Very rapid growth of sulphide chimneys (>1.2 m/day) has been observed at the Endeavour Segment on the Juan de Fuca Ridge in association with a swarm of microearthquakes, although the chimneys collapsed shortly after the earthquake swarm25. Moreover, chimneys in the Sasquatch hydrothermal field in the Endeavour Segment have been observed to grow rapidly (10 m/year) in response to a dyking event in 200526. Rapid growth of chimneys was necessarily associated with seismic events in the former case or volcanic events in the case of the Sasquatch hydrothermal field and not with artificial hydrothermal vents. Chimney growth rates and metal accumulation rates in sulphate/sulphide chimneys have been estimated using short-lived (~150 years) or longer lived (up to 105 years) U-series disequilibrium dating techniques24,27,28,29. An artificial hydrothermal vent has an advantage in this respect given that the mineralisation interval corresponding to the chimney age can be easily determined from the time since the drilling operation. Moreover, the ongoing rate of chimney growth can be estimated repeatedly by trimming the chimney structure during ROV dive expeditions.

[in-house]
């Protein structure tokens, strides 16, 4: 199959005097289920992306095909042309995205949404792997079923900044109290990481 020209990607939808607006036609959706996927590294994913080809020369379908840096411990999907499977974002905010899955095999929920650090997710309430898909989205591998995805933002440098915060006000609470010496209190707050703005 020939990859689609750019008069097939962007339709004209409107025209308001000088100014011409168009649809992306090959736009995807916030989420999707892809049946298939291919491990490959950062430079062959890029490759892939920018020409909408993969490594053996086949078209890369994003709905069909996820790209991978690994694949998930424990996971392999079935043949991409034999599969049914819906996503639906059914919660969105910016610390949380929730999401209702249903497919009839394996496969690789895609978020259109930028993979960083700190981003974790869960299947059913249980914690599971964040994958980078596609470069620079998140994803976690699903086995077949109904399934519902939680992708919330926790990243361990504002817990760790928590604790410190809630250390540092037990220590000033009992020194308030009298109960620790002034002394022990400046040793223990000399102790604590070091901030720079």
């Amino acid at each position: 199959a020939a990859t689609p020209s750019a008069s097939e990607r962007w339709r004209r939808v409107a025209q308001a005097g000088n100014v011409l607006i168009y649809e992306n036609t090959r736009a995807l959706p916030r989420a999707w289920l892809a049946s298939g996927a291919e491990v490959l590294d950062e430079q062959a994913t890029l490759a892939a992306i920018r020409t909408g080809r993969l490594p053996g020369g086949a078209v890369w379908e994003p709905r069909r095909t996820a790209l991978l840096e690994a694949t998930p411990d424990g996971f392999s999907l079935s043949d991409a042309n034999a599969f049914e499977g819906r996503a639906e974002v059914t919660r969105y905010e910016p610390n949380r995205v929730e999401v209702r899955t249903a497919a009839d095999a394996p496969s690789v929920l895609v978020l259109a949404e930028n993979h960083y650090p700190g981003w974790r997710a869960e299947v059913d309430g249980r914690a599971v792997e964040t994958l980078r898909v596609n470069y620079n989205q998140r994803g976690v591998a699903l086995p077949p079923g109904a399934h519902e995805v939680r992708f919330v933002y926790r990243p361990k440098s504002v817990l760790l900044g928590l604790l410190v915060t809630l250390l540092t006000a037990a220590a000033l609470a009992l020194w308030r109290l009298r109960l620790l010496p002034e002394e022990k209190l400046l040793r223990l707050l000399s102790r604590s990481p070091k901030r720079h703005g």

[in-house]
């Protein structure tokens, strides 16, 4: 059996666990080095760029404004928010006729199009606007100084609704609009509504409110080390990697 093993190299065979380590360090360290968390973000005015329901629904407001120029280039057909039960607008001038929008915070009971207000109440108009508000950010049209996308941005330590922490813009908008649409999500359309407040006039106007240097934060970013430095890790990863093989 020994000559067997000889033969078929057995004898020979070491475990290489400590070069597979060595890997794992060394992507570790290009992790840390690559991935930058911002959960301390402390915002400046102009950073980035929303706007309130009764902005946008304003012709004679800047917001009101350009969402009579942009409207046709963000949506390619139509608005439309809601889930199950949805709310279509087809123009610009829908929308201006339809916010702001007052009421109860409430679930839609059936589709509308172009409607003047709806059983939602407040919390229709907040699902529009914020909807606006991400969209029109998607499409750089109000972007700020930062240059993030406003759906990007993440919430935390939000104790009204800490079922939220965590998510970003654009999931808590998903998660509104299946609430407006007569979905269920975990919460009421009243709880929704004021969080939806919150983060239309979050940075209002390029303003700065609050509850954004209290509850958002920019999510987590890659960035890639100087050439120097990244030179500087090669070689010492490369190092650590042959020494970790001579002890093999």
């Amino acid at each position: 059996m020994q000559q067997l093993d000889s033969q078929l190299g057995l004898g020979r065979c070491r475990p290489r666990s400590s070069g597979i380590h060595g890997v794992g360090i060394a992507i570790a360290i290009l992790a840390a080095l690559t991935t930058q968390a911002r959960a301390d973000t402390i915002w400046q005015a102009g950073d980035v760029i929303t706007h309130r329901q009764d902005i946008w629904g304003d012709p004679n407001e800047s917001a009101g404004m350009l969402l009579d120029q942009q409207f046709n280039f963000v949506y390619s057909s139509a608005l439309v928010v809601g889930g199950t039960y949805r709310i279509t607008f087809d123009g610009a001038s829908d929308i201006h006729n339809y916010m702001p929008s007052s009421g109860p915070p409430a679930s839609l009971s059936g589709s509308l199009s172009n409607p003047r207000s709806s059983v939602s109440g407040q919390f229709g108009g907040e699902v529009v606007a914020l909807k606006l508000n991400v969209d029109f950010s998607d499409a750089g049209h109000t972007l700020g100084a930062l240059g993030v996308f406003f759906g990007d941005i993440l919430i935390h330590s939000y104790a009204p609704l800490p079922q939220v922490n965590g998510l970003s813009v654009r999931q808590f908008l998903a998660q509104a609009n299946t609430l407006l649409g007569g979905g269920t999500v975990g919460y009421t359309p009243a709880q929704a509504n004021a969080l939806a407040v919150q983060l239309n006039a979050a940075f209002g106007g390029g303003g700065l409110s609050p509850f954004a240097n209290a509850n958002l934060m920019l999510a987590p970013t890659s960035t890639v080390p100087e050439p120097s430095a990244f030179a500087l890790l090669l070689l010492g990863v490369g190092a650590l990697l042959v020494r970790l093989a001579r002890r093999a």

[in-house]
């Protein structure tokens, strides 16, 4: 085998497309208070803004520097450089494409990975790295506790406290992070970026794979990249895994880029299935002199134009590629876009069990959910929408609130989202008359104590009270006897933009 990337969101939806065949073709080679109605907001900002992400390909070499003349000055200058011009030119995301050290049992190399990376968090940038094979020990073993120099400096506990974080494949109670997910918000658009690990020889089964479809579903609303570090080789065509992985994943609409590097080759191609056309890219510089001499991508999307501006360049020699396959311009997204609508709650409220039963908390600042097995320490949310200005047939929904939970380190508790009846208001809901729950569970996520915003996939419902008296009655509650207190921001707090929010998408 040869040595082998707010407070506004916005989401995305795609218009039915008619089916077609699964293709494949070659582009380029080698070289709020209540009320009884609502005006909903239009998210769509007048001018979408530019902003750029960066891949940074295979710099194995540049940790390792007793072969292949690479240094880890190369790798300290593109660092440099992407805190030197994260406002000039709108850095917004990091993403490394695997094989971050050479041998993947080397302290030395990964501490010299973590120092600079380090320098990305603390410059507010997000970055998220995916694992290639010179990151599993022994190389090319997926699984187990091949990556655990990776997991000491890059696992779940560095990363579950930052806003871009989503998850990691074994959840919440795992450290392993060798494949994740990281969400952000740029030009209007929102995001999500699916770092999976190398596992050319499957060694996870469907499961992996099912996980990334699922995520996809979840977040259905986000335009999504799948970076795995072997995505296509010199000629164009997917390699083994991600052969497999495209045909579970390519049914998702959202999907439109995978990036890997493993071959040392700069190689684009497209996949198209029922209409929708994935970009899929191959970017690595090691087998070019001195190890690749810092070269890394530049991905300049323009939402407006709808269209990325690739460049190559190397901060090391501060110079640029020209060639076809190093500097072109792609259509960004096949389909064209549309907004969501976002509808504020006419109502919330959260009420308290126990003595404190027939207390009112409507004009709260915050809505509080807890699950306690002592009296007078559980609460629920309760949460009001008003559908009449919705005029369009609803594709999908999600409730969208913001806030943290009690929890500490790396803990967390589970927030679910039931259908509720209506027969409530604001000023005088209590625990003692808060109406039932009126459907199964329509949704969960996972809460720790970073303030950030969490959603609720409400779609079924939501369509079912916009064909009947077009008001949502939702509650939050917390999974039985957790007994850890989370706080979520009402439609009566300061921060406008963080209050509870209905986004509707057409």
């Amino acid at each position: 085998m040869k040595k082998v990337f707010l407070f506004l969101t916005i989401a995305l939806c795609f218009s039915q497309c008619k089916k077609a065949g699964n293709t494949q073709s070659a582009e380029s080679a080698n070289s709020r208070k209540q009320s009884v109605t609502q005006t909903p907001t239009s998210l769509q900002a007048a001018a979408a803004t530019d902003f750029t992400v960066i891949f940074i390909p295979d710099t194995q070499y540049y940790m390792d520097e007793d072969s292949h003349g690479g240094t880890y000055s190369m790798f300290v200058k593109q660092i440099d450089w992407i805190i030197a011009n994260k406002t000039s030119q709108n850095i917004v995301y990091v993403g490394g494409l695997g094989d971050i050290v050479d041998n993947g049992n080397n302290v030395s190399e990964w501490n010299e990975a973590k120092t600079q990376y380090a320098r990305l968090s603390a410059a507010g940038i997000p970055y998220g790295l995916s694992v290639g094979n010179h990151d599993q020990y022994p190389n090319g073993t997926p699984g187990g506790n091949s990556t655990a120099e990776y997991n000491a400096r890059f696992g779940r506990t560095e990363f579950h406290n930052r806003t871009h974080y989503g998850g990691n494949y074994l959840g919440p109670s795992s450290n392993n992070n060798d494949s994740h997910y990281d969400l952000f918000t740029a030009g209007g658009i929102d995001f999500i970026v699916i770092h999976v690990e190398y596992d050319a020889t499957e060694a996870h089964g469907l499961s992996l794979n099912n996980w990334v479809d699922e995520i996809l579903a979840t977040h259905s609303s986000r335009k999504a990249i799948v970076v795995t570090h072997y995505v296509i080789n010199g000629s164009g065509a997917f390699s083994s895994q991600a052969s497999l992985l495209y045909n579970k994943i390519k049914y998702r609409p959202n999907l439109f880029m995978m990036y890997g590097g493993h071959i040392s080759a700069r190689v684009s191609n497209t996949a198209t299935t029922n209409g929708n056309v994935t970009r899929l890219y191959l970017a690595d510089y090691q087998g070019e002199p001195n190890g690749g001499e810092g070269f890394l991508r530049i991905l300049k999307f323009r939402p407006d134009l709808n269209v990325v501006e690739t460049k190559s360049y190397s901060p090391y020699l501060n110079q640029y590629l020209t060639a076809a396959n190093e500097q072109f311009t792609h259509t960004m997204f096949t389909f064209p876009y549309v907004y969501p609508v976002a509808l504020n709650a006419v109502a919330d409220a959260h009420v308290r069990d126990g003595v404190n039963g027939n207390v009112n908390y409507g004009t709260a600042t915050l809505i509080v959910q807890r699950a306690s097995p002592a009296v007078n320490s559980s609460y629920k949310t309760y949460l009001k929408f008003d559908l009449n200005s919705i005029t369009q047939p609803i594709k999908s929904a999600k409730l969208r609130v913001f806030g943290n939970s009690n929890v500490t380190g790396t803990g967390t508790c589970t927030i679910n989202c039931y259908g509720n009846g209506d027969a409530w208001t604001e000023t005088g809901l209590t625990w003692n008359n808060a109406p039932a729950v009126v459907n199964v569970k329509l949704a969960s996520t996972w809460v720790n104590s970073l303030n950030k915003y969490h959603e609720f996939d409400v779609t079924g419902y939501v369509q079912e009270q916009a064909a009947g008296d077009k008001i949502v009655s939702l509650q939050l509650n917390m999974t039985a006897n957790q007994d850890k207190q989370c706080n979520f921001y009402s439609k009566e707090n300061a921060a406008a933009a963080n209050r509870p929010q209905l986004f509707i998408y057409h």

Given a flow velocity of 1 m/s for hydrothermal fluid at Hole C0016A, as documented for the natural NBC vent before drilling operations30, together with the 8.5 inch (ca. 21.6 cm) drilled hole diameter8 and the 1.0 g/cm3 density of the hydrothermal fluid, the flow rate of hydrothermal fluid is estimated to be 36.6 kg/s. Given the metal concentrations in the unfiltered hydrothermal fluid of 0.54 ppm Cu, 1.61 ppm Pb, 5.07 ppm Zn and 4.07 ppm Fe (Table S2), the corresponding metal discharge rates are estimated to be 0.62 t/year of Cu, 1.9 t/year of Pb, 5.9 t/year of Zn and 4.7 t/year of Fe. Assuming a 5% depositional efficiency24 from the hydrothermal fluid, the metal accumulation rates would be 5% of the discharge rates; that is, 0.031 t/year of Cu, 0.093 t/year of Pb, 0.29 t/year of Zn and 0.23 t/year of Fe, which are one or two orders of magnitude lower than those we estimated from the growth rates and metal concentrations of infant chimneys (1.8 t Cu, 2.7 t Pb, 12.0 t Zn and 3.4 t Fe per year) (Table S1). Even assuming a 100% depositional efficiency, discrepancies still remain. These suggest that we might overestimate the metal accumulation rate on the basis of the chimney growth rate, because there should be numerous hollow hydrothermal paths as well as some sulphate-rich parts within the chimney structure, which would decrease the estimated metal accumulation rate. Thus, the metal accumulation rate estimated for a circular cone structure with a sulphate-rich outer layer 5 cm thick is considered to be a maximum estimate, although the infant chimney on Hole C0016A was broken twice and this infant chimney would be higher than 15 m within 25 months. Another probable explanation is that the discrepancies in metal accumulation rates can be attributed to underestimation of the flow velocity or the drilled hole diameter, because the 1 m/s flow velocity for hydrothermal fluid was based on visual observations before drilling and we have no precise data on the flow velocity of the hydrothermal discharge just after the drilling. Moreover, Hole C0016A is a bare hole without casing and its diameter would necessarily exceed the 21.6 cm (8.5 inch) diameter of the rotary core barrel8; indeed, the actual hole diameter was greater than 50 cm10. Calculations based on a 50 cm hole diameter instead of the 21.6 cm (8.5 inch) exact diameter of a rotary core barrel yields a 5.4 times hydrothermal flow rate, which reduces the discrepancy of estimations. Because high-velocity flows disperse sulphate/sulphide minerals and inhibit the growth of chimneys, as observed at Hole C0014G10, the rapid chimney growth at Hole C0016A might be an effect of the great size of the bare hole (>50 cm) compared to that of the natural hydrothermal conduits. Because the rapidly grown chimney at Hole C0016A has many flange structures10 that could trap hydrothermal fluids and enhance precipitation of sulphides, it is also likely that the relatively slow flow velocity (less than 1 m/s) from the unnaturally large bare hole meant that metals effectively accumulated from the hydrothermal fluids. The Pb accumulation rates estimated from the chimney growth rate and hydrothermal flux would be identical at a flow velocity of 0.27 m/s, a hole diameter of 50 cm and 100% depositional efficiency. Assuming that half of the sulphide-rich part of the Hole C0016A chimney was hollow, as indicated in the cross-sectional image of sample HPD1317R01 (Fig. S3), the Pb accumulation rate estimated from the chimney growth rate and that estimated from the hydrothermal flux would be identical at a flow velocity of 0.14 m/s and 100% depositional efficiency. Since hydrothermal fluid flux is primarily controlled by heat source, the large artificially produced bare hole more than 50 cm in diameter should decrease the flow velocity. Thus, the combination of an unnaturally large hydrothermal conduit (a drilled hole larger than 50 cm) and a slow flow velocity, producing slow mixing with ambient cold seawater, may be the key factor producing such an anomalously high chimney growth rate.